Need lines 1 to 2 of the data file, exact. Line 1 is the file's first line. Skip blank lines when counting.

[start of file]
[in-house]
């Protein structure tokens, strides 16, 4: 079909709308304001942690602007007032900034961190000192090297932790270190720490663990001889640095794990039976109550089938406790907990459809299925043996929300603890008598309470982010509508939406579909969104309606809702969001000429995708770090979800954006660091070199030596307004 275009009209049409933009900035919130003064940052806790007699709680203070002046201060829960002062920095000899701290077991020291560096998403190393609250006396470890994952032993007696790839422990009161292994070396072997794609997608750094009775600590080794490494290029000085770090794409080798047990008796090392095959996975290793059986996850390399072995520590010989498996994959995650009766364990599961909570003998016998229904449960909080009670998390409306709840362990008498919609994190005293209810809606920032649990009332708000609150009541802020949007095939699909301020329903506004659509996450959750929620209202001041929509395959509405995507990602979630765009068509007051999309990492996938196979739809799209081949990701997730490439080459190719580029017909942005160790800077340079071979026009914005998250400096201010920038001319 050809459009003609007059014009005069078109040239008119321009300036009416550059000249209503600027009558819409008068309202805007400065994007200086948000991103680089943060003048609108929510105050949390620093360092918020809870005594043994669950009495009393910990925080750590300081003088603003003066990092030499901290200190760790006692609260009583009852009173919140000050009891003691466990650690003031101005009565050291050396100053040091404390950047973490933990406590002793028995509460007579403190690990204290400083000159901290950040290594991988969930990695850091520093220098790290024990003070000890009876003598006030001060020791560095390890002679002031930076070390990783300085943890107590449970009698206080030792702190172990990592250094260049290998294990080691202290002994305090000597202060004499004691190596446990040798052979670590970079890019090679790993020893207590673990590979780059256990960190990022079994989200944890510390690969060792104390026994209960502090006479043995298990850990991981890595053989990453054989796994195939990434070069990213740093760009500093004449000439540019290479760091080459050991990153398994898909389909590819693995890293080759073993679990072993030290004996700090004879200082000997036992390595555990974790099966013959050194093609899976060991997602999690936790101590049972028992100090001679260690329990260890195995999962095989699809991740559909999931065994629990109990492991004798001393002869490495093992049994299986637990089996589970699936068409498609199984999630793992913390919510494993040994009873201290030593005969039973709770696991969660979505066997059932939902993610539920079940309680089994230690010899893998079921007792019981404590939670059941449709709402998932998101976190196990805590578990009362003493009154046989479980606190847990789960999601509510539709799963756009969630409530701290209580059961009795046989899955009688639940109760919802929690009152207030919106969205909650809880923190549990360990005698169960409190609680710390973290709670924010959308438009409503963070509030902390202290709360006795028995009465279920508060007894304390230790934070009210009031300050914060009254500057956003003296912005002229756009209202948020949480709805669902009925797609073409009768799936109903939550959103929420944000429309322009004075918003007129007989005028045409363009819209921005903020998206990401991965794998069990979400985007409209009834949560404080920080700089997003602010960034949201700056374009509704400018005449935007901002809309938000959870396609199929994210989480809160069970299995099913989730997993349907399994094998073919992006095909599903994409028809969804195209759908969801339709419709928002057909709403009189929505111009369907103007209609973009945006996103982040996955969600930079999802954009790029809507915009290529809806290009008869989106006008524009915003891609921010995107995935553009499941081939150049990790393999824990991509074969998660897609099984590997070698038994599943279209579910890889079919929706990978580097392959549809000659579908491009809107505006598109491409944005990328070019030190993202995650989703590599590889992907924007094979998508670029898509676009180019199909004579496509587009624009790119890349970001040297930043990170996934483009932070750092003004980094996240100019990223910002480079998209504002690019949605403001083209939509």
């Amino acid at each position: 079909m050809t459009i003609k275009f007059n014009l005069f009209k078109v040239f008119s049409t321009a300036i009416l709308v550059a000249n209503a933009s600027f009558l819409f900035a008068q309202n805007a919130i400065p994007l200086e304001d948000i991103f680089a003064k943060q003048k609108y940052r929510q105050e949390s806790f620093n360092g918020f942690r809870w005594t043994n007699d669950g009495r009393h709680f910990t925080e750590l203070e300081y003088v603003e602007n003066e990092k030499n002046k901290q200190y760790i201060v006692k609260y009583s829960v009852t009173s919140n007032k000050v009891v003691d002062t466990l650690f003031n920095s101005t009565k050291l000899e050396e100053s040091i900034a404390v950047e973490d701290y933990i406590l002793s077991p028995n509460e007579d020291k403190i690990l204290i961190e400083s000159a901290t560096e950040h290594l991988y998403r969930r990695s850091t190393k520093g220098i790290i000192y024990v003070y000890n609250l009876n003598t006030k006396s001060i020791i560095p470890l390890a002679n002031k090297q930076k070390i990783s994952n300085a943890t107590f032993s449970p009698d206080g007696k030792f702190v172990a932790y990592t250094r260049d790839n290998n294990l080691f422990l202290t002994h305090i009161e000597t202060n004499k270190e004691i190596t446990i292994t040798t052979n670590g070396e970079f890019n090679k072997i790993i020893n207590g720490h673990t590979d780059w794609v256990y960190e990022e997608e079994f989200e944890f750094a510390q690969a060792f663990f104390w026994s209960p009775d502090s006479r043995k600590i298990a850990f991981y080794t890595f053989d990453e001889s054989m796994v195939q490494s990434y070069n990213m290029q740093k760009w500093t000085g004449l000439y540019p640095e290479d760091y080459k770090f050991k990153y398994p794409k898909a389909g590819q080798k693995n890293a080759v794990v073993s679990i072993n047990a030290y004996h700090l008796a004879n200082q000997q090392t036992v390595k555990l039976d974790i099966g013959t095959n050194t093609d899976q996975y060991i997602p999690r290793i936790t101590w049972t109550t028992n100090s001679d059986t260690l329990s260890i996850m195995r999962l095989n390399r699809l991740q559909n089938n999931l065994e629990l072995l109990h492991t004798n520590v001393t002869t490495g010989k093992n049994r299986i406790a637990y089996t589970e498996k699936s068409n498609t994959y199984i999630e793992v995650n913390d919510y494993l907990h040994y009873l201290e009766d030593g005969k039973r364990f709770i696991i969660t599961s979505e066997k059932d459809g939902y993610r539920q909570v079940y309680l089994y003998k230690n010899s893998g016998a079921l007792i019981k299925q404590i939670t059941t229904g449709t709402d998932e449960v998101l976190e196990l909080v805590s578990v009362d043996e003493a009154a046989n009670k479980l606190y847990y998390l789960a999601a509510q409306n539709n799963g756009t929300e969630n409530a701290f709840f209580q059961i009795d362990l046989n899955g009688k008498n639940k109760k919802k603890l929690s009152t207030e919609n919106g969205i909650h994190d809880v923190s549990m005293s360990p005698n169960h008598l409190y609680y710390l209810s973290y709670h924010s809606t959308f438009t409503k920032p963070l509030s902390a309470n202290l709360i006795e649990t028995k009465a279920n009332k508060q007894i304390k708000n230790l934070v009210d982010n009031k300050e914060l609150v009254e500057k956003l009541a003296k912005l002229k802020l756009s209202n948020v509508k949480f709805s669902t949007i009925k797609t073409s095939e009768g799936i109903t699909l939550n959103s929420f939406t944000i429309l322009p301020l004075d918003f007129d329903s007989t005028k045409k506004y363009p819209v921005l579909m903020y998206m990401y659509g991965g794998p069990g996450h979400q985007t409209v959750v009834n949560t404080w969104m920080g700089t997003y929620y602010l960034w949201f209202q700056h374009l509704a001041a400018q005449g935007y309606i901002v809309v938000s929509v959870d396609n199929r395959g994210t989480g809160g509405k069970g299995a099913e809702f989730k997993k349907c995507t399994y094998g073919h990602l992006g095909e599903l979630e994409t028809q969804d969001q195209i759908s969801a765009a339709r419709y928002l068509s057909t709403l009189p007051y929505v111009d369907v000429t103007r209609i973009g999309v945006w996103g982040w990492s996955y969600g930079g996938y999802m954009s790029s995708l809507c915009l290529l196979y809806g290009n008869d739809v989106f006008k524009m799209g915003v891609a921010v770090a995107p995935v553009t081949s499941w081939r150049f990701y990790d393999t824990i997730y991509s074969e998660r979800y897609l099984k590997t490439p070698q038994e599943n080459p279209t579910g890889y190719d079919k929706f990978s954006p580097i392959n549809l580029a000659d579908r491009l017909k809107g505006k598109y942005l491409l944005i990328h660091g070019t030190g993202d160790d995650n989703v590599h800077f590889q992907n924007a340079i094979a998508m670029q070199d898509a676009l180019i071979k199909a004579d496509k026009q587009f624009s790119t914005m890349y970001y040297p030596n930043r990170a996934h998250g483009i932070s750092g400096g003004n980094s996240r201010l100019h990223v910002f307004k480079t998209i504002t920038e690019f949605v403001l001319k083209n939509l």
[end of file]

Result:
[in-house]
């Protein structure tokens, strides 16, 4: 079909709308304001942690602007007032900034961190000192090297932790270190720490663990001889640095794990039976109550089938406790907990459809299925043996929300603890008598309470982010509508939406579909969104309606809702969001000429995708770090979800954006660091070199030596307004 275009009209049409933009900035919130003064940052806790007699709680203070002046201060829960002062920095000899701290077991020291560096998403190393609250006396470890994952032993007696790839422990009161292994070396072997794609997608750094009775600590080794490494290029000085770090794409080798047990008796090392095959996975290793059986996850390399072995520590010989498996994959995650009766364990599961909570003998016998229904449960909080009670998390409306709840362990008498919609994190005293209810809606920032649990009332708000609150009541802020949007095939699909301020329903506004659509996450959750929620209202001041929509395959509405995507990602979630765009068509007051999309990492996938196979739809799209081949990701997730490439080459190719580029017909942005160790800077340079071979026009914005998250400096201010920038001319 050809459009003609007059014009005069078109040239008119321009300036009416550059000249209503600027009558819409008068309202805007400065994007200086948000991103680089943060003048609108929510105050949390620093360092918020809870005594043994669950009495009393910990925080750590300081003088603003003066990092030499901290200190760790006692609260009583009852009173919140000050009891003691466990650690003031101005009565050291050396100053040091404390950047973490933990406590002793028995509460007579403190690990204290400083000159901290950040290594991988969930990695850091520093220098790290024990003070000890009876003598006030001060020791560095390890002679002031930076070390990783300085943890107590449970009698206080030792702190172990990592250094260049290998294990080691202290002994305090000597202060004499004691190596446990040798052979670590970079890019090679790993020893207590673990590979780059256990960190990022079994989200944890510390690969060792104390026994209960502090006479043995298990850990991981890595053989990453054989796994195939990434070069990213740093760009500093004449000439540019290479760091080459050991990153398994898909389909590819693995890293080759073993679990072993030290004996700090004879200082000997036992390595555990974790099966013959050194093609899976060991997602999690936790101590049972028992100090001679260690329990260890195995999962095989699809991740559909999931065994629990109990492991004798001393002869490495093992049994299986637990089996589970699936068409498609199984999630793992913390919510494993040994009873201290030593005969039973709770696991969660979505066997059932939902993610539920079940309680089994230690010899893998079921007792019981404590939670059941449709709402998932998101976190196990805590578990009362003493009154046989479980606190847990789960999601509510539709799963756009969630409530701290209580059961009795046989899955009688639940109760919802929690009152207030919106969205909650809880923190549990360990005698169960409190609680710390973290709670924010959308438009409503963070509030902390202290709360006795028995009465279920508060007894304390230790934070009210009031300050914060009254500057956003003296912005002229756009209202948020949480709805669902009925797609073409009768799936109903939550959103929420944000429309322009004075918003007129007989005028045409363009819209921005903020998206990401991965794998069990979400985007409209009834949560404080920080700089997003602010960034949201700056374009509704400018005449935007901002809309938000959870396609199929994210989480809160069970299995099913989730997993349907399994094998073919992006095909599903994409028809969804195209759908969801339709419709928002057909709403009189929505111009369907103007209609973009945006996103982040996955969600930079999802954009790029809507915009290529809806290009008869989106006008524009915003891609921010995107995935553009499941081939150049990790393999824990991509074969998660897609099984590997070698038994599943279209579910890889079919929706990978580097392959549809000659579908491009809107505006598109491409944005990328070019030190993202995650989703590599590889992907924007094979998508670029898509676009180019199909004579496509587009624009790119890349970001040297930043990170996934483009932070750092003004980094996240100019990223910002480079998209504002690019949605403001083209939509």